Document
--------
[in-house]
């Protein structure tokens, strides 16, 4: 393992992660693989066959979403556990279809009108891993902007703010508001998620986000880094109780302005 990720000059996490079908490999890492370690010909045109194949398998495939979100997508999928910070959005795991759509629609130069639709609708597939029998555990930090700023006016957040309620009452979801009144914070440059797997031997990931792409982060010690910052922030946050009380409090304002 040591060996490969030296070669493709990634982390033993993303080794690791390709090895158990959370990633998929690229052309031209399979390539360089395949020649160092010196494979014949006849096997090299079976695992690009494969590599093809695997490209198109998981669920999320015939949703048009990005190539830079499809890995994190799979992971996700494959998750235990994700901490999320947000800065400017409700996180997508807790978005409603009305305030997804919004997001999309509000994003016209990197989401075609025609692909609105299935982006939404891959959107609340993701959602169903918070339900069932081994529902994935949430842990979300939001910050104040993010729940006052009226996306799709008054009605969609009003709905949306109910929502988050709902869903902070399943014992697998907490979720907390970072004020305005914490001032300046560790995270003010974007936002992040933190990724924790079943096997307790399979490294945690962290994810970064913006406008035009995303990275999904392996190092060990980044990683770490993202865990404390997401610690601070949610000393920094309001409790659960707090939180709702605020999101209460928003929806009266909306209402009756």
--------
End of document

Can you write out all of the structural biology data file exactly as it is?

[in-house]
């Protein structure tokens, strides 16, 4: 393992992660693989066959979403556990279809009108891993902007703010508001998620986000880094109780302005 990720000059996490079908490999890492370690010909045109194949398998495939979100997508999928910070959005795991759509629609130069639709609708597939029998555990930090700023006016957040309620009452979801009144914070440059797997031997990931792409982060010690910052922030946050009380409090304002 040591060996490969030296070669493709990634982390033993993303080794690791390709090895158990959370990633998929690229052309031209399979390539360089395949020649160092010196494979014949006849096997090299079976695992690009494969590599093809695997490209198109998981669920999320015939949703048009990005190539830079499809890995994190799979992971996700494959998750235990994700901490999320947000800065400017409700996180997508807790978005409603009305305030997804919004997001999309509000994003016209990197989401075609025609692909609105299935982006939404891959959107609340993701959602169903918070339900069932081994529902994935949430842990979300939001910050104040993010729940006052009226996306799709008054009605969609009003709905949306109910929502988050709902869903902070399943014992697998907490979720907390970072004020305005914490001032300046560790995270003010974007936002992040933190990724924790079943096997307790399979490294945690962290994810970064913006406008035009995303990275999904392996190092060990980044990683770490993202865990404390997401610690601070949610000393920094309001409790659960707090939180709702605020999101209460928003929806009266909306209402009756």